Cost Savings at the Initial Stage
There’s no need to invest in building a team and infrastructure. You get a seasoned team with a tried-and-true process. They simply start working and already know how to do it effectively.
Access to Experts
By engaging a specialized team – in IoT, Fleet, EVSE SaaS, Highload WEB solutions, and other areas – you’re hiring high-level professionals who understand the specifics of both hardware and software and how to handle them. These are experienced engineers, and yes, they’ve faced challenging times finding solutions to unique issues in a specific business domain. Now, for your project, they won’t waste time looking for most solutions – they already have them. Even if they need to search, their background and specialized collective knowledge will help them resolve issues faster and more efficiently.
You can scale the team simply by sending a request. You don’t have to worry about motivating specific employees, their mood, or productivity. There’s no need to pay a salary to HR, recruiters’ fees, plan vacations, or care about working equipment. No need to onboard new employees. No need for training. You can focus your attention, time, and money on what’s most important – developing your product and business, not on the operational management of a software team.
Disadvantages of Outsourcing to Contractors
Managing external teams can be less transparent. You might doubt the team’s performance, lacking instant access and the ability to micromanage the R&D team, which can seem inconvenient.
Cultural and Time Differences
“Alright, we save on costs,” you might say. But what about time zones? Remote teams often operate in different time zones from their clients. How do you integrate the work schedule of a remote team with that of internal staff? How to deal with communication and coordination issues when working with international teams?
Risk of Information Leaks
External contractors might work with multiple clients simultaneously, increasing the risk of data leaks.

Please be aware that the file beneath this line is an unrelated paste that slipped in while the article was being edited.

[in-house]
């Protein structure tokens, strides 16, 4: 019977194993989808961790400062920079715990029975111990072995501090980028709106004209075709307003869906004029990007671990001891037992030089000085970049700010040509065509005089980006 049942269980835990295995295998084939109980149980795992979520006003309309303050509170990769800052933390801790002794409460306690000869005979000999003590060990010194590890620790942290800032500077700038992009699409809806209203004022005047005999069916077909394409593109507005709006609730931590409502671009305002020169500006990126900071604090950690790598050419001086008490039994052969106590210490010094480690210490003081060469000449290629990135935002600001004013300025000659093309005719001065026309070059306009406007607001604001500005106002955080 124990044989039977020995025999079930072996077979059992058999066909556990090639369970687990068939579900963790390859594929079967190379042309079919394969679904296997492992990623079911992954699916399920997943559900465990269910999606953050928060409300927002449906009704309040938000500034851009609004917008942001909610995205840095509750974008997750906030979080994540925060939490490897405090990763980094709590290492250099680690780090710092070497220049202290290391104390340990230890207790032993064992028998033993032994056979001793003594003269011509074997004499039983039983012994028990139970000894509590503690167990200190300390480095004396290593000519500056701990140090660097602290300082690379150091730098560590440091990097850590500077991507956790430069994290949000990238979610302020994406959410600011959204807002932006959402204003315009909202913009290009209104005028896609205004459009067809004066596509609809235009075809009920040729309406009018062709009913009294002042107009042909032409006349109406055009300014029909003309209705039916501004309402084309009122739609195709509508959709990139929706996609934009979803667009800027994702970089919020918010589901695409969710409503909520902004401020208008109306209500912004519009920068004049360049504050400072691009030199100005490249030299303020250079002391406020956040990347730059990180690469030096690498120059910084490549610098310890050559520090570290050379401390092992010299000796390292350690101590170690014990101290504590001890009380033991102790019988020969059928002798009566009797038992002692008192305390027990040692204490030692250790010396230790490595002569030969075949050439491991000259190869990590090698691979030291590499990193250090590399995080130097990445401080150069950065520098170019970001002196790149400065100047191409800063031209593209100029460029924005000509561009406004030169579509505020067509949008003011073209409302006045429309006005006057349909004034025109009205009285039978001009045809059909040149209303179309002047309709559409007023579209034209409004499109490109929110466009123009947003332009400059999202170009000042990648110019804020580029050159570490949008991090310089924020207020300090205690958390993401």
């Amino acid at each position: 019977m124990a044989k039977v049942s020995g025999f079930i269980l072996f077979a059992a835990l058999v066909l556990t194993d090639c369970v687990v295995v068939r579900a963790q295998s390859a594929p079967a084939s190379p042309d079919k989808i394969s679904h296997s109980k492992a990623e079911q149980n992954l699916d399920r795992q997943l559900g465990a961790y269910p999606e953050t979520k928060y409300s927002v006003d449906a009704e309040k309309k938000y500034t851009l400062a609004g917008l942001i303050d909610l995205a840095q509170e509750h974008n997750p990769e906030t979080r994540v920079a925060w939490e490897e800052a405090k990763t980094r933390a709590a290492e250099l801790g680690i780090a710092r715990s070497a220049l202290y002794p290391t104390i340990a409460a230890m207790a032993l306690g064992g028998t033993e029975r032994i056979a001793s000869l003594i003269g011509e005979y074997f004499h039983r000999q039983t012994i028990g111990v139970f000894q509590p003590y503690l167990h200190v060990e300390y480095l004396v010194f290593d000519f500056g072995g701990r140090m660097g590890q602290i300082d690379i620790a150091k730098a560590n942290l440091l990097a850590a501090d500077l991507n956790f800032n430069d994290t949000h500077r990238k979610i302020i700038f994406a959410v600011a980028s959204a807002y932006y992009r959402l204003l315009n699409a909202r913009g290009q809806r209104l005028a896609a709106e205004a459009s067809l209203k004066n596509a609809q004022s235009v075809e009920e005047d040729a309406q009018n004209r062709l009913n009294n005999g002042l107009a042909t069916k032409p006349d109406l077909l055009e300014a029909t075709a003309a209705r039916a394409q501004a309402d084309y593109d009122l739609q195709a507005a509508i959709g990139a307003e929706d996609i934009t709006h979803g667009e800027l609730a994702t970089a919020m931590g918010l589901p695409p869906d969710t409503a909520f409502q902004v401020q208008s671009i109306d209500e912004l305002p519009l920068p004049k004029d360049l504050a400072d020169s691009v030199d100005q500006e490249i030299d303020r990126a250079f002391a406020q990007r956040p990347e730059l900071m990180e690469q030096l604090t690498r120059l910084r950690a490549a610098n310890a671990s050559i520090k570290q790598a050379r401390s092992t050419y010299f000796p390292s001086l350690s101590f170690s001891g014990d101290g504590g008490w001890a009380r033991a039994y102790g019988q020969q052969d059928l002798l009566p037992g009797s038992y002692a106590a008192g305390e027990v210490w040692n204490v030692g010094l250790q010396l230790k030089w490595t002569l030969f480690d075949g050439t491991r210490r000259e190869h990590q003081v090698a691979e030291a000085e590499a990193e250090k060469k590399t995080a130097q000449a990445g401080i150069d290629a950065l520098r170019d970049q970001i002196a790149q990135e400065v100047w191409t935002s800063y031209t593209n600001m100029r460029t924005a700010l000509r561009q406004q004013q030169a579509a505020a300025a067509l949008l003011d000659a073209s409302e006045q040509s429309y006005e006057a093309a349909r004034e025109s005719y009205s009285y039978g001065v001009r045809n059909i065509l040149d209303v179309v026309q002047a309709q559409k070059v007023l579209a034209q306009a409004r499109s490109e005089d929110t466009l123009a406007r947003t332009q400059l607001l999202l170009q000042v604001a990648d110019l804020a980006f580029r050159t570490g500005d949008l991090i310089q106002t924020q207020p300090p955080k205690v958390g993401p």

At Wellnuts, we have worked with clients in the USA, Western Europe, and Australia for over a decade. We have developed an approach where our clients communicate comfortably and clearly with the dedicated team. You know every engineer involved in the project “face-to-face” and can manage your resources just like you would with your own team. All of the developers work exclusively on your project and do not intersect with project teams from other clients, which is clearly stipulated in the cooperation agreement and NDA. Moreover, for each project, we provide a personal project manager who operates in the client’s time zone, discusses and coordinates tasks, alleviating any inconveniences due to time differences.
We keep an eye on industry trends, permanently teaching and training our engineers to ensure that their knowledge remains relevant to the market, modern technologies, and the project our team is engaged in. The skill level of engineers at Wellnuts is constantly rising, and they have been working with us (and thus with you and your project) for years, forming solid teams with a profound knowledge of the industry and, specifically, your particular project.
Choosing between creating an internal team and outsourcing undoubtedly depends on the specifics of your business and the company’s strategic objectives. And it’s not always a black-and-white decision. Hybrid teams with in-house specialists and remote engineers often provide an optimally functioning mechanism, saving time and money and maximizing code quality and development performance. We help you with integrating new members of your in-house team into the project and process specific, ensuring the smooth and coordinated operation of the development team.
Engaging specialized outsourcing, either fully or partially, can certainly be a very successful tactical decision within your long-term strategy. Contact us, and we’d be happy to discuss whether our team is a good fit for you and how we can optimize your business process, becoming a reliable partner in driving your product towards its goal.